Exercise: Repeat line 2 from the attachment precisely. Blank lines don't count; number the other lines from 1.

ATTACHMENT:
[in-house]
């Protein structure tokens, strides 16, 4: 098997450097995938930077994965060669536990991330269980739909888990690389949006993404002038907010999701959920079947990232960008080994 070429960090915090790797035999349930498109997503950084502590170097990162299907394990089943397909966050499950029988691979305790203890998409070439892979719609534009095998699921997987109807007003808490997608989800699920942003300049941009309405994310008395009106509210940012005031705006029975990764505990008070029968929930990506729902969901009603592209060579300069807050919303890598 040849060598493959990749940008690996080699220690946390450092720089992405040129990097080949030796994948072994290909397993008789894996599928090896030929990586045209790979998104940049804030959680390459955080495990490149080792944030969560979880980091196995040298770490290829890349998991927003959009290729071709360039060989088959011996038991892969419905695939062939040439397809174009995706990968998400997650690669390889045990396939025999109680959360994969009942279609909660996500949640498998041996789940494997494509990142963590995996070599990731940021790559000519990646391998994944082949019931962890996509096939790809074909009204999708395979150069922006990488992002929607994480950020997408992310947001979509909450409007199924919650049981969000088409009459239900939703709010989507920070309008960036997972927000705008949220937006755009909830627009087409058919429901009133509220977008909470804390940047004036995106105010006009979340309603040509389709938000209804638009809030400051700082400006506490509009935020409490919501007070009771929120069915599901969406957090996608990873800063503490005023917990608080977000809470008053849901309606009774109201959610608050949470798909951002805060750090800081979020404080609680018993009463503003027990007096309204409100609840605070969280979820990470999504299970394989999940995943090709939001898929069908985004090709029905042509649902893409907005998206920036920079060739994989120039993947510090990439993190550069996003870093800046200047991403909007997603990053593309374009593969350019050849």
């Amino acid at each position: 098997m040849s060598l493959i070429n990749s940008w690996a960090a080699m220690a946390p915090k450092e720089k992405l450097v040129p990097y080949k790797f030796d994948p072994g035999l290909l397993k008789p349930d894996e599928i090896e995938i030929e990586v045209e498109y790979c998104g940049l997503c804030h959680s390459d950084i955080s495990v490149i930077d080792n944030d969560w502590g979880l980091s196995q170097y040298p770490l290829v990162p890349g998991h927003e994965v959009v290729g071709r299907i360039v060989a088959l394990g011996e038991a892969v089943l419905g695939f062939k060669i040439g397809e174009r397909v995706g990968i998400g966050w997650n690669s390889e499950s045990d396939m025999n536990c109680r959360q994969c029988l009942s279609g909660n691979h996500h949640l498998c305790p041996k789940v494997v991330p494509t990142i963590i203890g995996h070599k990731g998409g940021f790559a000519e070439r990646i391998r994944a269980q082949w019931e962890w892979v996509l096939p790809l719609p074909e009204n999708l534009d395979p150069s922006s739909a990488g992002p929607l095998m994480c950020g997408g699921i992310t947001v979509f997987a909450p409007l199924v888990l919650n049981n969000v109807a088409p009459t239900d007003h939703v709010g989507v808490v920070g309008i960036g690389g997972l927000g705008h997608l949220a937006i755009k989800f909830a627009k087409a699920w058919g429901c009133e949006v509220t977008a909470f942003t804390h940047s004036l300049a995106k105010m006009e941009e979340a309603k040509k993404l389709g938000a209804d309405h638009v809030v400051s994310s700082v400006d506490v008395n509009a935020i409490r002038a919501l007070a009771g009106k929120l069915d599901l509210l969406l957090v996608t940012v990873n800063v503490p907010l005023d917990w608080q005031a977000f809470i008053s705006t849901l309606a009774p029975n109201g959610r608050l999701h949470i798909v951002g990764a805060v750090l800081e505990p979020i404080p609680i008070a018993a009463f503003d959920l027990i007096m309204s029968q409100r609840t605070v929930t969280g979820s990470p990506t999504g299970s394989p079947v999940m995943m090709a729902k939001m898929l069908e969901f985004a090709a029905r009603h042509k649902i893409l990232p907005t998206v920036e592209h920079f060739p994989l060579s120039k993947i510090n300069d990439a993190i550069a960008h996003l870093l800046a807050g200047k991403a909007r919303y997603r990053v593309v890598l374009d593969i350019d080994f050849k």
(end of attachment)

């Protein structure tokens, strides 16, 4: 098997450097995938930077994965060669536990991330269980739909888990690389949006993404002038907010999701959920079947990232960008080994 070429960090915090790797035999349930498109997503950084502590170097990162299907394990089943397909966050499950029988691979305790203890998409070439892979719609534009095998699921997987109807007003808490997608989800699920942003300049941009309405994310008395009106509210940012005031705006029975990764505990008070029968929930990506729902969901009603592209060579300069807050919303890598 040849060598493959990749940008690996080699220690946390450092720089992405040129990097080949030796994948072994290909397993008789894996599928090896030929990586045209790979998104940049804030959680390459955080495990490149080792944030969560979880980091196995040298770490290829890349998991927003959009290729071709360039060989088959011996038991892969419905695939062939040439397809174009995706990968998400997650690669390889045990396939025999109680959360994969009942279609909660996500949640498998041996789940494997494509990142963590995996070599990731940021790559000519990646391998994944082949019931962890996509096939790809074909009204999708395979150069922006990488992002929607994480950020997408992310947001979509909450409007199924919650049981969000088409009459239900939703709010989507920070309008960036997972927000705008949220937006755009909830627009087409058919429901009133509220977008909470804390940047004036995106105010006009979340309603040509389709938000209804638009809030400051700082400006506490509009935020409490919501007070009771929120069915599901969406957090996608990873800063503490005023917990608080977000809470008053849901309606009774109201959610608050949470798909951002805060750090800081979020404080609680018993009463503003027990007096309204409100609840605070969280979820990470999504299970394989999940995943090709939001898929069908985004090709029905042509649902893409907005998206920036920079060739994989120039993947510090990439993190550069996003870093800046200047991403909007997603990053593309374009593969350019050849």